“Bladensburg Races” – This satirical poem, written in Britain in 1816 was directed at Monroe and Madison as ineffective leaders who left their troops on the field of battle.  The battle was never known as the Bladensburg Races during the time and the intent of the poem was pointed at the President and future President more than the American troops.

Stop 5 – Dueling Creek Skirmish – Bladensburg Road and 38th Avenue – After skirmishing briefly with Kramer’s Militia (a group of troops assembled from around Prince George’s County) at Dueling Creek, the British, faced with heavy fire from U.S. Commodore Joshua Barney’s cannons above them, broke ranks and spread out in a thin line as they proceed up the hill eventually outflanking Barney’s artillery positions on the Third Line and converge on Barney’s position in the middle of the road.

Dueling Creek is so named because of the dozens of duels fought there between 1808 and 1868.  There may have been in excess of 26 duels fought – unrecorded and lost to history.  The most famous duel was fought between Commodore Stephen Decatur and James Barron in 1820.  Both were injured and Decatur would die from his injuries.  Francis Scott Key’s son was killed as part of a duel.  Dueling was generally outlawed in most states and the District of Columbia.  Duelists would cross the border, often have a drink in Bladensburg, and perform the rite.  The creek was channelized as part of the flood control projects in the region – which also changed the route of the Anacostia River.  A small portion of the creek that retains its historic feel is on the other side of Alternate Route 1, but there is not a good path or way to view this historic water source.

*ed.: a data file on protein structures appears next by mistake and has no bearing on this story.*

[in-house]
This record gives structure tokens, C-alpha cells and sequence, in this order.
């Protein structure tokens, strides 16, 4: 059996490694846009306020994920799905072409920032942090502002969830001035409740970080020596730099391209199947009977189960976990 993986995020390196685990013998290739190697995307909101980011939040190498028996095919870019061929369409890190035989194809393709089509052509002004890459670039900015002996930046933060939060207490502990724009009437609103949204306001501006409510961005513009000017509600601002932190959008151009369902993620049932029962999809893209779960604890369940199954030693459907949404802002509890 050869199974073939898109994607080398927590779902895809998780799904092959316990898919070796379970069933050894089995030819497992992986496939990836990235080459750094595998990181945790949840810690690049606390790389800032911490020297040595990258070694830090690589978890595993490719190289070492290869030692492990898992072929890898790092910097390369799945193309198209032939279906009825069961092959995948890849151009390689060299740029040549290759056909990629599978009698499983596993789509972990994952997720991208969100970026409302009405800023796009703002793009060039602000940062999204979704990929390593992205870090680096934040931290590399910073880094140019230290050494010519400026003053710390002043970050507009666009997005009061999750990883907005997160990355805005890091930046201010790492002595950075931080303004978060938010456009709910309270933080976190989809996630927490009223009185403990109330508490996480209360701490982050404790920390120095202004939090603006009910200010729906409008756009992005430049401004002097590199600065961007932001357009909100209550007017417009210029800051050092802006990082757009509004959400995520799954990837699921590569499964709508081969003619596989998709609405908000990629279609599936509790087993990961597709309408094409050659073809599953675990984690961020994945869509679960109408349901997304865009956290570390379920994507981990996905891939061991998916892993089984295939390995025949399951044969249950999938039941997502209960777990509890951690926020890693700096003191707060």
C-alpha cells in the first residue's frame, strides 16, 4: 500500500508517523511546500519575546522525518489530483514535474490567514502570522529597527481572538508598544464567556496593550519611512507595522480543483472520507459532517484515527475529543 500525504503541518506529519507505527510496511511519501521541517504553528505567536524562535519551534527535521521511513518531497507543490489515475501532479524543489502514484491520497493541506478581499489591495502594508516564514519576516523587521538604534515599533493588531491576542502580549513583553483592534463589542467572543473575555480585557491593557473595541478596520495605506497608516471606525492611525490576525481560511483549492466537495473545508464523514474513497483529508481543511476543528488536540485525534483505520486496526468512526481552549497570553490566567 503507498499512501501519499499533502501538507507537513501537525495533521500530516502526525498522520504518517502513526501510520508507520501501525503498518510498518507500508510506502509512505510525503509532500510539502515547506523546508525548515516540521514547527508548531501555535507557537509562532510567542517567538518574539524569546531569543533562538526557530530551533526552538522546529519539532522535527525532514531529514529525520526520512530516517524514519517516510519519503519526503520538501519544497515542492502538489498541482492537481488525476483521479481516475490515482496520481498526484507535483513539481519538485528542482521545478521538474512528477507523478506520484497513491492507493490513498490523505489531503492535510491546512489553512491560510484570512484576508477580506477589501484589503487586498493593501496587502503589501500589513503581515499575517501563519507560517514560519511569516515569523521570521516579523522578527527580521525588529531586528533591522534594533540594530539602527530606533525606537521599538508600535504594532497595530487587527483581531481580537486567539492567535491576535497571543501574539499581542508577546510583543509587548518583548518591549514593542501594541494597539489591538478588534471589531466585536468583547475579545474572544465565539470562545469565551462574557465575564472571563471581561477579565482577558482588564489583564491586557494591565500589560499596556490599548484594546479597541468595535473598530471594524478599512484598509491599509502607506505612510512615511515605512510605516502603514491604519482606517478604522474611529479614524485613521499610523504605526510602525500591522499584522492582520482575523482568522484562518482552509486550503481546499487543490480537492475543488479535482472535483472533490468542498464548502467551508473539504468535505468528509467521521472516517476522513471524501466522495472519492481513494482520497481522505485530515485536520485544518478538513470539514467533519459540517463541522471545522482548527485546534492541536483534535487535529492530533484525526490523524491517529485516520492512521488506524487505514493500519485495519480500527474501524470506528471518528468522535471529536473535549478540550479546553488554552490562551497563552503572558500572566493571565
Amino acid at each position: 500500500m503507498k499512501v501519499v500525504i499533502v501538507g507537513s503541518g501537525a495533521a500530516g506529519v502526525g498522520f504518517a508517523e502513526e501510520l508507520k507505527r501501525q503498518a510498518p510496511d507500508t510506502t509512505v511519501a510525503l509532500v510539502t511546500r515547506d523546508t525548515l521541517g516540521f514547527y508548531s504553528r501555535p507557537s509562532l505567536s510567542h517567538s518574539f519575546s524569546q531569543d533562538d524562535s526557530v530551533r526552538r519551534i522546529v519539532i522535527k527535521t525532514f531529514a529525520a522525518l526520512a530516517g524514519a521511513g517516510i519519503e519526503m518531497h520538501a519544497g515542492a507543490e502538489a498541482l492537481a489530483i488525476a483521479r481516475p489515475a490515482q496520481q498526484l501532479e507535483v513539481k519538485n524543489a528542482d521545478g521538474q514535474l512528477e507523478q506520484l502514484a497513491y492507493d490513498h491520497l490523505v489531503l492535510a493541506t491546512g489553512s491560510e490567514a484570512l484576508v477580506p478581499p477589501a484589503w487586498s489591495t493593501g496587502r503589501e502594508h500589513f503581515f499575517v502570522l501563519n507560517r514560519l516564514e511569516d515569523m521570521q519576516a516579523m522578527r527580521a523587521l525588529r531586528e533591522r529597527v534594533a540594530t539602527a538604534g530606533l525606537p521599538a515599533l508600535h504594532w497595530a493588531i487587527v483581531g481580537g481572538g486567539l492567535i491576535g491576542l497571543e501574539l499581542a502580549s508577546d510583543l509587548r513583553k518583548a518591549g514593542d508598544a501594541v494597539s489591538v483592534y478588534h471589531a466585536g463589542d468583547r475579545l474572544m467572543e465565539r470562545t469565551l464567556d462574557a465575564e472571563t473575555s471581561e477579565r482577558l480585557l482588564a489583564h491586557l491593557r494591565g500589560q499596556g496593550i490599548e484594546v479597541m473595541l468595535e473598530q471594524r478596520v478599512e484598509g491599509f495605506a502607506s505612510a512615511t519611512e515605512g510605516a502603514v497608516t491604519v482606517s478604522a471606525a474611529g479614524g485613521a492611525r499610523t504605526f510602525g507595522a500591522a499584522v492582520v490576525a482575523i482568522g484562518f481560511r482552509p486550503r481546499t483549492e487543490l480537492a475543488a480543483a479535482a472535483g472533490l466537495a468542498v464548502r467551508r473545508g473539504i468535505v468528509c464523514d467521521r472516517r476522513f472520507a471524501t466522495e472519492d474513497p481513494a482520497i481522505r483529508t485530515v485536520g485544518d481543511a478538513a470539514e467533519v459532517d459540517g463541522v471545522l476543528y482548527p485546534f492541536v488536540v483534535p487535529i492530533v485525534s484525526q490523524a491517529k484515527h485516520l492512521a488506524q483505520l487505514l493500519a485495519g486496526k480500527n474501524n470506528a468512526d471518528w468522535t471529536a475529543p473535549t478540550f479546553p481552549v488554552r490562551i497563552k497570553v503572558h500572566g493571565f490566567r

Stop 6 – The Advance up the Hill – Fort Lincoln Cemetery EntranceAt this point, the British were receiving heavy fire from Barney’s troops at the top of the hill on Eastern Avenue.  This would have been a point where the British would have been enveloped by the fog of war – smoke, noise, bullets, cannon fire.  The heat of the day, said to be nearly 100 degrees, would have been a major set back as the British tried at least three times to advance up the hill before forming their new ranks.

Stop 7 – Barney’s Marines – Corner of Eastern Avenue and Bladensburg Road – Commodore Joshua Barney and his troops had marched overland from the Patuxent River, nearly 30 miles away, where they had scuttled their ships to avoid capture by the British.  They arrived moments before the battle began and set up a  line on or near Bladensburg Road. Here his Marines and their large 18 pound cannons were positioned best to fire down on the British.  As American troops retreated, Barney’s Marines implored them to stay and fight.  Though gravely wounded and ultimately defeated, Barney was commend his valor and was immediately paroled by the British leaders who allowed him to return to Bladensburg to see to his injuries.  Barney would die several years later from the wound received on that day.

Stop 8 – Barney Monument – Inside Fort Lincoln Cemetery, stay to your right up the hill Located at the top of the hill, behind the large mausoleum (built in the 1920s as part of the change from a boys school to a cemetery), is an early 20th century memorial to Barney and the Battle of Bladensburg placed there by the Marines. The monument is located near Barney’s right flank where U.S. artillery positions were out flanked by British troops during the last phase of the battle.  Standing in front of the “Little Church” a visitor can start to understand the high point of the battle and where the British had to fight from to overtake Barney.